Rates look likely to increase by a total of 4.2 per cent in the Western Bay District this year after the council added $163,000 to its budgets.
Most of the increase will be in targeted rates, with roading swallowing an extra $200,000 after protests from farmers and lifestylers about the state of their unsealed roads.
Offsetting the increase was the sudden closure of the Katikati Heritage Museum last month, which cut proposed spending by $65,000.
The council yesterday arrived at a rates increase of 4.7 per cent, which reduced to 4.2 per cent once the 0.5 per cent growth in the number of rateable properties was deducted.
A major decision saw the council buckle to pressure from its rural community and reinstate nearly all the $205,000 it proposed to remove from road seal extensions. There are about 200km of unsealed roads left in the district.
Cr Mike Williams said the decision did not mean the roads, which were the target of submissions, would be the ones that got sealed.
Seal extensions were sought for Thompsons Track, Reid Rd, Teihana Rd, Leyland Rd, Upper Wright Rd, McKenzie Rd and Omanawa Rd.
Cr Kevin Marsh said the council had not been making sure that its unsealed roads were "kept up to scratch". A really good metal base instead of bitumen would help.
Meeting chairman Garry Webber, in a reference to Tauranga City Council's $5 million stormwater upgrade levy, said there were no levies in Western Bay's annual plan for 2014-15. "We do not resort to smoke and mirrors in this council."
In another major decision, tennis and skateboarding at Omokoroa have taken a giant leap forward after years of lobbying. The $185,000 in this year's budget to develop Omokoroa Sports Ground has been allocated, with $115,000 going towards the construction of two tennis courts and $50,000 towards a skatepark.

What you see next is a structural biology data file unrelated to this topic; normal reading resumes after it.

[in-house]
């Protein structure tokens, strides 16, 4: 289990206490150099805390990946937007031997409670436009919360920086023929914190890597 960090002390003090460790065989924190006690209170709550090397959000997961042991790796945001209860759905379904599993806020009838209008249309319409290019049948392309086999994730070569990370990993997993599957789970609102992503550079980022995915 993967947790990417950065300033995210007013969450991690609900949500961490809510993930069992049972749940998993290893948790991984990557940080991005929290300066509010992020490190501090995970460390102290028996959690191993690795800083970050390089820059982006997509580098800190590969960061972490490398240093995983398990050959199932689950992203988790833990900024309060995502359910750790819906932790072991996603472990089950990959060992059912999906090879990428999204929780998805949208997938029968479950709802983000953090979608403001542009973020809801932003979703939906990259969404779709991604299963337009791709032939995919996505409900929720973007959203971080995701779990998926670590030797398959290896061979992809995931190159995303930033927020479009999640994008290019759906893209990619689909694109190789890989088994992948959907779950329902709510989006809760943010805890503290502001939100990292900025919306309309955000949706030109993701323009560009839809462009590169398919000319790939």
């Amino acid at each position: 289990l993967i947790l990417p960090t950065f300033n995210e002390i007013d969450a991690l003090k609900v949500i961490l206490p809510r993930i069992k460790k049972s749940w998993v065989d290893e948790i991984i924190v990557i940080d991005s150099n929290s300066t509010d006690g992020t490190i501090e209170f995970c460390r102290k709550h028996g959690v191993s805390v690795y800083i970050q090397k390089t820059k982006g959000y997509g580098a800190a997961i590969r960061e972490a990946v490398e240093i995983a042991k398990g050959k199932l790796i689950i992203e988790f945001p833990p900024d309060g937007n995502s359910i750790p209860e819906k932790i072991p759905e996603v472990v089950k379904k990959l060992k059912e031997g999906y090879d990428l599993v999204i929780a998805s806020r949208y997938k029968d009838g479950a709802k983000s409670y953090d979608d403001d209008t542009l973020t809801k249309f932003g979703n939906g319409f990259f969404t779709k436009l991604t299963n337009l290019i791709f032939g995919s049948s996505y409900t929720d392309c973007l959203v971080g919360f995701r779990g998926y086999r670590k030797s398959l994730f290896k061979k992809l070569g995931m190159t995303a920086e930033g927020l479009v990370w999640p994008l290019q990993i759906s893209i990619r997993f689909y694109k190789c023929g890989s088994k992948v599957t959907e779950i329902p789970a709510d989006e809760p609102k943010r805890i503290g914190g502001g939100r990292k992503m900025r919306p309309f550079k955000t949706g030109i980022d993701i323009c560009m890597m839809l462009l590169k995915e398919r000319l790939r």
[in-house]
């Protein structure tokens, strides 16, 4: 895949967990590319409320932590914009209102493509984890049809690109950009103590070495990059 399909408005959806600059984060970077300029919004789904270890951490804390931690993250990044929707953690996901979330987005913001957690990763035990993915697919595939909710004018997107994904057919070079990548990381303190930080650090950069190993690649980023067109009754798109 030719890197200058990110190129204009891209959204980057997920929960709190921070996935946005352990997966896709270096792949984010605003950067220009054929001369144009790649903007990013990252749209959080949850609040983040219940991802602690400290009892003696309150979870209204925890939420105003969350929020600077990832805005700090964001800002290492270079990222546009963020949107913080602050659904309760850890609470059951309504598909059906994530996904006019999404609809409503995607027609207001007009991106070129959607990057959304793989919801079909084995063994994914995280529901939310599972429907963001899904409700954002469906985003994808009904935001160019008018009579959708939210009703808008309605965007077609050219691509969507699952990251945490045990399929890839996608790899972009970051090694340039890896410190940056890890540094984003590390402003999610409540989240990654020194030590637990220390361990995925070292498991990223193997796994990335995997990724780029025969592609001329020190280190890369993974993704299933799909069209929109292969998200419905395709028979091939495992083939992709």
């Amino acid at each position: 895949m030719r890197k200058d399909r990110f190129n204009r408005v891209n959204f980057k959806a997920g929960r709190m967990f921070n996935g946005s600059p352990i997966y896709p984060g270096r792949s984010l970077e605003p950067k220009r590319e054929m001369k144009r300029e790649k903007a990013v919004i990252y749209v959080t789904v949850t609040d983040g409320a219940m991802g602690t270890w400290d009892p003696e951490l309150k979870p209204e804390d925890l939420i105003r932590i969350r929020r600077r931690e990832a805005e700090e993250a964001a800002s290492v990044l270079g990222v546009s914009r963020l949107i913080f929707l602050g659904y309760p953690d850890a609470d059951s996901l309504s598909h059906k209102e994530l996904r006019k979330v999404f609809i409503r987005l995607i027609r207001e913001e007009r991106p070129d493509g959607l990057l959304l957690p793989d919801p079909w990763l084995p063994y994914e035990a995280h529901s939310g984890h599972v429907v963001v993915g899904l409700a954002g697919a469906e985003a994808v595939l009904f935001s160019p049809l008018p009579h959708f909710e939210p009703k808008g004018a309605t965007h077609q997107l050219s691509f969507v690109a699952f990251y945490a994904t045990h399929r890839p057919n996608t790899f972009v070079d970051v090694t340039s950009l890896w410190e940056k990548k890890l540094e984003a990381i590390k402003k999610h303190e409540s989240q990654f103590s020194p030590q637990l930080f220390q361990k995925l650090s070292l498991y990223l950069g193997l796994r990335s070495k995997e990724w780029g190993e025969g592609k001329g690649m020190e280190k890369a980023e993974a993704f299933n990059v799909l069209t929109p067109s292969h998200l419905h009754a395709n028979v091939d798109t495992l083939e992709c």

A further $20,000 has been given to Omokoroa Point School as a contribution to resurface its two courts on the understanding the courts became a multi-purpose facility for the wider community.
It took a narrow 6-5 vote to secure the $190,000 needed to build a skatepark at Te Puke's Jubilee Park, adjoining the Cultural Courtyard. The issue for some councillors was reallocating the $107,000 from the dropped project to build public toilets in Queen St.
The council proposed to bring forward the $50,000 allocated for the skatepark in 2015-16 if the community was able to come up with the remaining $33,000 needed to make the project happen.
It means that all the $1.9 million the council received for the sale of a portion of Jubilee Park for a commercial development had now been spent.
Cr Karyl Gunn stressed it was a skatepark and not a skate bowl and had been part of the town centre redevelopment plan since 2005.
Meanwhile, a decision on Katch Katikati's proposal to relocate into the town's former fire station has been postponed for 12 months while the council decides what to do with the old building. The building is being used as temporary storage for the former heritage museum collection until a future museum is considered later this year.